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August 10, 2009 | by  | in Theatre |
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Le Sud

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I’m not going to lie to you guys. I did in fact laugh during Le Sud. I laughed a lot. Sometimes despite myself, I laughed. Le Sud is funny. However, with every laugh came a little niggle, a little knot. You see, Le Sud is a farce, it is a play of broad strokes. It trades solely in stereotypes, archetypes and recurring jokes about erectile dysfunction. Very oddly, for a play that rather plainly prides itself on some degree of political bite, it never explores, expands or picks apart the meanings it creates with its slap-happy socio-political point-scoring sense of humour. This is not out of hand a bad thing but when the programme note demands the audience read it as a satire, when it is simply not—at least not to me—something seems to be a little up. That being said, one cannot deny the powerful funny that Le Sud has. It’s just sometimes you feel just a little too guilty for laughing.

The plot of Le Sud by Dave Armstrong is such a nifty little idea that you’re largely amazed no one else has used it already. In 1838, the French landed in Wanaka and claimed the South Island for themselves. This resulted in a split in two nations, a prosporous, socialist and French South Zealand and a down on its luck, stoic, uncultured, British North Zealand. North Zealand has been buying a large amount of its electricity from South Zealand but the recession has forced the South Zealanders to double their prices. The play’s main body of action is as the delegation from North Zealand travel to Wanaka to negotiate a new power deal. Very soon the play becomes a lot more about the amorous implications of all involved and cheap (but soooooo good). Shots at current political figures and issues—everything from Taito Philip Field to the anti-smacking bill gets skewered. The play is a rather odd shape, with a break in the middle that seems to be for an interval that doesn’t arrive, and not one but two rather out of nowhere, tacked-on endings. But you don’t really mind. You’re too busy laughing to think about it. ‘Fridge logic’, it’s called.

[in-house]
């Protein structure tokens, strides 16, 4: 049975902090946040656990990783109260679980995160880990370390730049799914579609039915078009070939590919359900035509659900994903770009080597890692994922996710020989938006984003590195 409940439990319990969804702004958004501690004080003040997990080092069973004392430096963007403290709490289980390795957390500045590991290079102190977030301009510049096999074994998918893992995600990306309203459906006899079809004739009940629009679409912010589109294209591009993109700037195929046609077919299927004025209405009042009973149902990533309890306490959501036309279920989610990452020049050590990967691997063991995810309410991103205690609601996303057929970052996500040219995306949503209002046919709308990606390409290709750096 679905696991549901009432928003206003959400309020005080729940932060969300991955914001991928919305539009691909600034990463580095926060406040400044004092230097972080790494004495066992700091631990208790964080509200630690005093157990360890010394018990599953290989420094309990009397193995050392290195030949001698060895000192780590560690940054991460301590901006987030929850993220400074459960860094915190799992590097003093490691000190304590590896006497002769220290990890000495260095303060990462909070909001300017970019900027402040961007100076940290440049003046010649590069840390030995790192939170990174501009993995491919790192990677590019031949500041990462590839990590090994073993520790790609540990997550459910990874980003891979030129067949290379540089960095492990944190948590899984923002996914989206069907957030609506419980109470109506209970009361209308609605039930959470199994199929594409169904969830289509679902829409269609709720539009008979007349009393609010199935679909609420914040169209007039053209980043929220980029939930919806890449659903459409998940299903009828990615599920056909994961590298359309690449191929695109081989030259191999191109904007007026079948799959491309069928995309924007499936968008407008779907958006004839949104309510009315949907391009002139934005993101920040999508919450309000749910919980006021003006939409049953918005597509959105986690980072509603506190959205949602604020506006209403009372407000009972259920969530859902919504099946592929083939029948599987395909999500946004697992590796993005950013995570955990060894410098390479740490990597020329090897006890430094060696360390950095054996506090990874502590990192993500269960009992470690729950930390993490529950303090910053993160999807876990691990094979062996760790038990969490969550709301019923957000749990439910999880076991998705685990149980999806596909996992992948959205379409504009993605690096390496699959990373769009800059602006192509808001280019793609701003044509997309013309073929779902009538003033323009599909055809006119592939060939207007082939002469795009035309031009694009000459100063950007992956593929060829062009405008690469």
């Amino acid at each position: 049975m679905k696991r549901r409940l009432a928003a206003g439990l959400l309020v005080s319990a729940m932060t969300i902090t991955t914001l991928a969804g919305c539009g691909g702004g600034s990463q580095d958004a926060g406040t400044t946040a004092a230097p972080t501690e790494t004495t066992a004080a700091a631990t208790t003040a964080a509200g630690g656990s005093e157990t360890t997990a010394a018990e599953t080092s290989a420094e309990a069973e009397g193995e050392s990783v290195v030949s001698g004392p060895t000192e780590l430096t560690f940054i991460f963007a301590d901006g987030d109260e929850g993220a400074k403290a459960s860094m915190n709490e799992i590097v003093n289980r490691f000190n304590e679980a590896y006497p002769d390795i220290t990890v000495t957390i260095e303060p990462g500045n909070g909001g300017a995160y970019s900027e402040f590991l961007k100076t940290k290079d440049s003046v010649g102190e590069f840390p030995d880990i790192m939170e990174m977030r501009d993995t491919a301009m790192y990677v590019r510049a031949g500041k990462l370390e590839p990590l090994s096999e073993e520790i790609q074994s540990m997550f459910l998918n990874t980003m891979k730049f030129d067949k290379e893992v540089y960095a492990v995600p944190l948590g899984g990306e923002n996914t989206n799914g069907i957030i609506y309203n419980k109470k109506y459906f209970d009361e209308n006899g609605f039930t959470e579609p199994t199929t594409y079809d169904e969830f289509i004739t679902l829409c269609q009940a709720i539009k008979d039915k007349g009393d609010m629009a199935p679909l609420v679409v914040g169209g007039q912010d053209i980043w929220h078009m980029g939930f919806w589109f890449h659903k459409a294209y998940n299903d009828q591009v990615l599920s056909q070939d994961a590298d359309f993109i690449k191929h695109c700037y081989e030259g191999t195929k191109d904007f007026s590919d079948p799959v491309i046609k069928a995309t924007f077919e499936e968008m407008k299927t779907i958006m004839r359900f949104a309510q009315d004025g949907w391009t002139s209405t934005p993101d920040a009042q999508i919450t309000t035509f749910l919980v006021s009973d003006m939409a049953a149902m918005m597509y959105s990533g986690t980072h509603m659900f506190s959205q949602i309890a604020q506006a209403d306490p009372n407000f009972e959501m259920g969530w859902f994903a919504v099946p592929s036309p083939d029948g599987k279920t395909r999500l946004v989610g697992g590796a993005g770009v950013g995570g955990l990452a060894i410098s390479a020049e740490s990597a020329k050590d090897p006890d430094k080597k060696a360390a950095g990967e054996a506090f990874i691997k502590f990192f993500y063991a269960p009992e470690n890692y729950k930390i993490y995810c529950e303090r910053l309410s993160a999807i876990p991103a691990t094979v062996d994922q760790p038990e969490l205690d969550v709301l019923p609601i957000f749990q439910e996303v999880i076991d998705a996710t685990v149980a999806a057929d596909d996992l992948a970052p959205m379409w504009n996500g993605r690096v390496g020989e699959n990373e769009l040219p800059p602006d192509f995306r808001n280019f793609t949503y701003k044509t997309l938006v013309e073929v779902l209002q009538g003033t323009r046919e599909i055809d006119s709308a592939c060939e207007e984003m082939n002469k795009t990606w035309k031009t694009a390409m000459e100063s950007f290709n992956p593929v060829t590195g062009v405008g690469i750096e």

Conrad Newport’s direction is slick, clean and ably held up by the talented cast. Nick Dunbar as Francois Duvauchelle, the South Zealandian Prime Minister is part Sarkozy, part Berlusconi and part demented swan. He lithely flings himself across the space constantly threatening to steal the whole show from everyone else. Heather O’Carroll plys her stock in trade repressed woman with a saucy side to the same ingenious effect as always as Dominigue Le Bons the Deputy Prime Minister. Mark Ruka as their native affairs minister is delightfully shifty. Gavin Rutherford as Jim Peterson, Prime Minister of North Zealand, is the archetypal Kiwi bloke, the kind of man who would cut off his own face rather admit to feeling an emotion. Olivia Robinson as Moana Maree Matakana does a good job of a very questionably written character. Rounding out the cast is Barnaby Fredric as a rather lizard-like and devious right winger from the North.

Le Sud is the very definition of a guilty pleasure. It’s almost too guilty for comfort.

Written by Dave Armstrong
Directed by Conrad Newport
With Nick Dunbar, Heather O’Carroll, Mark Ruka, Gavin Rutherford, Olivia Robinson and Barnaby Fredric
At Downstage, 5–22 August 2009
Book at www.downstage.co.nz

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About the Author ()

Uther was one of the two arts editors in 2009. He was the horoscopier and theatre writer in 2010. Alongside Elle Hunt, Uther was coeditor in 2011.

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